This piece is based on a handout which was part of a presentation by INNATE coordinator Rob Fairmichael on Nonviolence in Ireland, past and present to a Pax Christi/Loyola Institute seminar on Advancing nonviolence held in TCD in October.
See the February 2023 issue of Nonviolent News for a different take, listing all of INNATE’s online resources, covering both the main INNATE site and the Flickr photo/documentation one. See https://innatenonviolence.org/wp/2023/02/01/archival-documentary-and-campaigning-materials-available-from-innate/
Please get in touch at email@example.com if you are think INNATE can assist you in exploring any of the INNATE material concerned, you have suggestions for additions, or would like to explore being involved in any projects such as peace trails.
There are many issues regarding definitions of what is ‘nonviolence’ which cannot be fully explored here. This includes differentiating between ‘non-violence’ (action which is not violent) and ‘nonviolence’ (committed either ideologically/philosophically/religiously, or pragmatically as with Gene Sharp – ‘it works’). All of this determines what actions and groups we consider to be non-violent or nonviolent.
The term itself is difficult as it contains a negative (April Carter compared it with the original term for a car as a ‘horseless carriage); there have been suggestions in other languages for different terminology, e.g. ‘relentless persistence’.
We need an analytical but not imperialist (grabbing and labelling) viewpoint as to what is nonviolence/non-violence, and appreciation of different campaigns working non-violently for social change, saving the climate, etc, While we can understand other people’s actions for social or political change as part of non-violence or nonviolence we have to understand that they may not understand it that way and therefore we have to be careful and sensitive in our labelling; however there is nothing to say we cannot understand particular actions in a different way to those involved.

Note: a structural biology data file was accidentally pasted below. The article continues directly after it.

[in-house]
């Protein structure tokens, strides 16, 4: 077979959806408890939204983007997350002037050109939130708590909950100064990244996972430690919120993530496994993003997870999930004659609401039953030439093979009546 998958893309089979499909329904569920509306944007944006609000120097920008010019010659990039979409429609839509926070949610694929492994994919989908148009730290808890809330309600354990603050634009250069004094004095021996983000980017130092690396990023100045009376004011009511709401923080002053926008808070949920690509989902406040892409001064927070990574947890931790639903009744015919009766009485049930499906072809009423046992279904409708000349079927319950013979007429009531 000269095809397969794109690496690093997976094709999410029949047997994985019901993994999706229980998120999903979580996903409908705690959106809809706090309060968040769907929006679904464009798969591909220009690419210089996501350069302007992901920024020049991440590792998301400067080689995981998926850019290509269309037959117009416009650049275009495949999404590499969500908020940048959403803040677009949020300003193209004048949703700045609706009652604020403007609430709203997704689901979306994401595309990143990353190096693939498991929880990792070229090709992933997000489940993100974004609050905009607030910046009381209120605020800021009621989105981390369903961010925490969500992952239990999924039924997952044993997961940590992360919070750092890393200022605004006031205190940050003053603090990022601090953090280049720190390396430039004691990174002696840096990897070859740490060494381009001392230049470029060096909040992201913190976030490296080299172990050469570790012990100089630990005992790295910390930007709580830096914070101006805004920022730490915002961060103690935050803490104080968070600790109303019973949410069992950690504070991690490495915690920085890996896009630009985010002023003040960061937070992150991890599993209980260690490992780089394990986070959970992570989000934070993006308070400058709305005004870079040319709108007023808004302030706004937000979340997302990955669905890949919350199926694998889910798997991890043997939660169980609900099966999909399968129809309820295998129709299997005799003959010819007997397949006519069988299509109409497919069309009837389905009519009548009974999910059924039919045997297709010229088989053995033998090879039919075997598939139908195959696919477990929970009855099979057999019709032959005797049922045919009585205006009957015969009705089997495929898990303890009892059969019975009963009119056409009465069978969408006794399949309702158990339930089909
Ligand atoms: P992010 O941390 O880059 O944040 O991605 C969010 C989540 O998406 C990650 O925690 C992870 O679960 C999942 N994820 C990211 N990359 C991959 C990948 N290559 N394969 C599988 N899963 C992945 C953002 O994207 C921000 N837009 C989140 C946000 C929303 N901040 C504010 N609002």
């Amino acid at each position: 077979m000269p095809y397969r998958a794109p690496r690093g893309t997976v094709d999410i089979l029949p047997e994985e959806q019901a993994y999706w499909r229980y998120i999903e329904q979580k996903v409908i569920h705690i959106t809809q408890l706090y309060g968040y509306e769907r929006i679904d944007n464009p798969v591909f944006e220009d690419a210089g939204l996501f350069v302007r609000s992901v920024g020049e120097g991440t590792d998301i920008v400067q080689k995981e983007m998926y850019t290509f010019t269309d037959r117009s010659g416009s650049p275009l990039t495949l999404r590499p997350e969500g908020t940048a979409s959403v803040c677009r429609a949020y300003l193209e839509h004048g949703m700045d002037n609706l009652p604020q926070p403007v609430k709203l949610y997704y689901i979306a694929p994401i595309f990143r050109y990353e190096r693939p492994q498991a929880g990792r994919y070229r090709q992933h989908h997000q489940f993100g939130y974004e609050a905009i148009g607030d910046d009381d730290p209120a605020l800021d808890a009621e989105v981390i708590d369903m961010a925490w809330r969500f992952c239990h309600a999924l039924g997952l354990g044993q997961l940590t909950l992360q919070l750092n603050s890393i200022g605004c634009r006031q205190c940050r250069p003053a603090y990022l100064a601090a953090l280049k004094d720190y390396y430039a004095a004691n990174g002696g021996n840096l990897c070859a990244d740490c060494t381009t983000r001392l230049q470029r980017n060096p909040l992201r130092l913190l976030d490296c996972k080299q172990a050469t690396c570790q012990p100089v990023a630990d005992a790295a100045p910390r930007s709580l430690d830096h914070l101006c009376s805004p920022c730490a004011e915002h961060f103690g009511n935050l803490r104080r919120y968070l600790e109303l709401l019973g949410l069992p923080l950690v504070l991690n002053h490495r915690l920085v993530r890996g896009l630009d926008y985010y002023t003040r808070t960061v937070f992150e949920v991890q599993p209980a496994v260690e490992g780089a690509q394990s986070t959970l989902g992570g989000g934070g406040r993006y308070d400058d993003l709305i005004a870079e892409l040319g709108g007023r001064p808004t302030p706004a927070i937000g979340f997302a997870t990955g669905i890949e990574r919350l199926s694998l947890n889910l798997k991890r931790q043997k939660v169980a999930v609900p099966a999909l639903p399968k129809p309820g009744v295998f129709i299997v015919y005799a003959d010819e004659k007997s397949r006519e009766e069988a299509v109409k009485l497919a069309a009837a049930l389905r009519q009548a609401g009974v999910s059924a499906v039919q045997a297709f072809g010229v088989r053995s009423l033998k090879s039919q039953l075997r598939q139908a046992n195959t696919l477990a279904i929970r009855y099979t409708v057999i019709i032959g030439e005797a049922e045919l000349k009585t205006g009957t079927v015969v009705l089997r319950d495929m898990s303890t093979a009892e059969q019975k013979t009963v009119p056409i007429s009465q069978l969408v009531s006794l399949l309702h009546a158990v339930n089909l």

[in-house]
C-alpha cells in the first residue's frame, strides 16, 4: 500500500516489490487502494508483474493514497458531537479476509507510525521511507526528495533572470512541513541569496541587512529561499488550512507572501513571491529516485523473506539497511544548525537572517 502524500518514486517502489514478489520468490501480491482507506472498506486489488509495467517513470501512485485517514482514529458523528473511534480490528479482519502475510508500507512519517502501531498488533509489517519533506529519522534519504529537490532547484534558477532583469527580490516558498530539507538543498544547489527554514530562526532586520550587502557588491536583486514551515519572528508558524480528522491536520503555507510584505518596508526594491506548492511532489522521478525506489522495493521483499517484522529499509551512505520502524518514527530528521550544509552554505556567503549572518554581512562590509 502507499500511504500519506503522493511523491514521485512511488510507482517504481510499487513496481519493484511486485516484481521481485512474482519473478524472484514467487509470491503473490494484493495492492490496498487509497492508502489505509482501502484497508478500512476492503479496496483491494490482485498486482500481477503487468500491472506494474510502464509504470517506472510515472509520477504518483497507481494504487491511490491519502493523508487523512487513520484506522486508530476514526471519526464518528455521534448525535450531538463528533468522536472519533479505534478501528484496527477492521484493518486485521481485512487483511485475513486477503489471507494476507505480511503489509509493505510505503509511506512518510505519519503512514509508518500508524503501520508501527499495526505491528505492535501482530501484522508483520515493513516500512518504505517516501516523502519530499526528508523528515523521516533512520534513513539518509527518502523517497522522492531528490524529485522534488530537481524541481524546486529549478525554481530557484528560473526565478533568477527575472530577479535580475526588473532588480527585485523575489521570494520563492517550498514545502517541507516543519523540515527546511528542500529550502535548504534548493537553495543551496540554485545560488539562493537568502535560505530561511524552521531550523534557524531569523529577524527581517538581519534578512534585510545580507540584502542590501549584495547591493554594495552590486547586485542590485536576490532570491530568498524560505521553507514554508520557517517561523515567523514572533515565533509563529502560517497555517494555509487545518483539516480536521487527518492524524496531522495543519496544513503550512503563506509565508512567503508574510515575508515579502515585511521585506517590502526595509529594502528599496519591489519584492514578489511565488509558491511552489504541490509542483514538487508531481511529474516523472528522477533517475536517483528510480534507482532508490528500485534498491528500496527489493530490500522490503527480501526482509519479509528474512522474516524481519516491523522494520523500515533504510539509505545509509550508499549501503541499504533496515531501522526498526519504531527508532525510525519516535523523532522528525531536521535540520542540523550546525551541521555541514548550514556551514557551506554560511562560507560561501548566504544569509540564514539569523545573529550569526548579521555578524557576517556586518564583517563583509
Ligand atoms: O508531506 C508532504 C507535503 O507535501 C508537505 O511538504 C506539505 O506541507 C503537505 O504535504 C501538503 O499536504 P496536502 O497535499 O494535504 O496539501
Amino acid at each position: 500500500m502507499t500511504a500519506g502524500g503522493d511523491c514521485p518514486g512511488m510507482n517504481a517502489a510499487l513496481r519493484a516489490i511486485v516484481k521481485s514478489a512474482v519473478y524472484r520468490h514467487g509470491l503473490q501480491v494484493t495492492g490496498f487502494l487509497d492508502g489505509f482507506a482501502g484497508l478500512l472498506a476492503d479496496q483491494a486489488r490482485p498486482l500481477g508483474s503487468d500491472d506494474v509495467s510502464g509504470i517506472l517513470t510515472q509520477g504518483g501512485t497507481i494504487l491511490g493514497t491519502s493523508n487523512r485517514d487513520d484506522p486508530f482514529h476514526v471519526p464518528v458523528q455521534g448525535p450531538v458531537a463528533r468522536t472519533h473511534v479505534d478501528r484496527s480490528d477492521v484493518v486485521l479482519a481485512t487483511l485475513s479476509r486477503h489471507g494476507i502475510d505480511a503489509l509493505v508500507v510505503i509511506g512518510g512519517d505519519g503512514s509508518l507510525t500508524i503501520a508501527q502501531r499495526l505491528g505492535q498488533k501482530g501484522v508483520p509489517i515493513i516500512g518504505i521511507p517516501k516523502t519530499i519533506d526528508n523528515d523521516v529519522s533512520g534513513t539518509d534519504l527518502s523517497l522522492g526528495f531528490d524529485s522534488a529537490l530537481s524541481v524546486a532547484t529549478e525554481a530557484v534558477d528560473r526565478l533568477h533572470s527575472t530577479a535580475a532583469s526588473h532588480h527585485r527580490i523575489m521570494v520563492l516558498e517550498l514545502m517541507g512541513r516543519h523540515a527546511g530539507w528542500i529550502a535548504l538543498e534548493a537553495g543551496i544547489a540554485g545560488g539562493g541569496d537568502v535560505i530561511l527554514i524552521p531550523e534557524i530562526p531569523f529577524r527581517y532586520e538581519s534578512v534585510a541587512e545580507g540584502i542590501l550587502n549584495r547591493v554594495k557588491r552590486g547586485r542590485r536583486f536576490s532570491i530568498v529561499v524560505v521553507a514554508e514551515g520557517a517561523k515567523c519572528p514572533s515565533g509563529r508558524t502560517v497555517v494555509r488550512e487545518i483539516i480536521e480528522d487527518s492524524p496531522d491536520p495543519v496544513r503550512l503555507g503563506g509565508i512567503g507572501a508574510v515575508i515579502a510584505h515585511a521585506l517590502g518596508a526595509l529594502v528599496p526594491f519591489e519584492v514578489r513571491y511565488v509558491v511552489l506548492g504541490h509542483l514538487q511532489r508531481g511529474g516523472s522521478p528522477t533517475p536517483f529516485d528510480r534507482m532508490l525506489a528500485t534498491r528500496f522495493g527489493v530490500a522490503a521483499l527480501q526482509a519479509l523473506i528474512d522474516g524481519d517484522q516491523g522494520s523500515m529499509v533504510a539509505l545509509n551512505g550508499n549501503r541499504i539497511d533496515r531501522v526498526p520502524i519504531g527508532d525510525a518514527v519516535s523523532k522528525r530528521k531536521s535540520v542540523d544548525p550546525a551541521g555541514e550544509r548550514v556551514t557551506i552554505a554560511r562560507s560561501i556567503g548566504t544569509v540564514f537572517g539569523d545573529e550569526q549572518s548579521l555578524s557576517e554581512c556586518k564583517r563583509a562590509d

And is nonviolence a) an ideology, b) a spiritual or life imperative, c) a methodology, d) a pragmatic choice, e) all or some of these? f) other?
And where is the greatest imperative to be involved?
What follows are primarily resources from INNATE –
lNonviolence in Irish History pamphlet (Dawn, 1978) – covering O’Connell, Davitt, Quakers, Boycott, US ‘westward’ moving Irish, peace groups; link at https://innatenonviolence.org/wp/pamphlets/
lNonviolence – The Irish Experience Quiz link at https://innatenonviolence.org/wp/resources/ This is a short attempt at a ‘prejudice reduction exercise’ to show Irish history, distant and contemporary, consists of a lot more than violence…. It starts off with a mention of the Céide Fields where people lived peaceful, settled lives 5,000 years ago, with no evidence of enemies or violence, and in 15 different examples includes the classic non-violent action of switched allegiance and setting up alternative institutions when republican MPs in 1919 set up the first Dáil rather than attend the Westminster parliament.
lPeace groups in Ireland through the years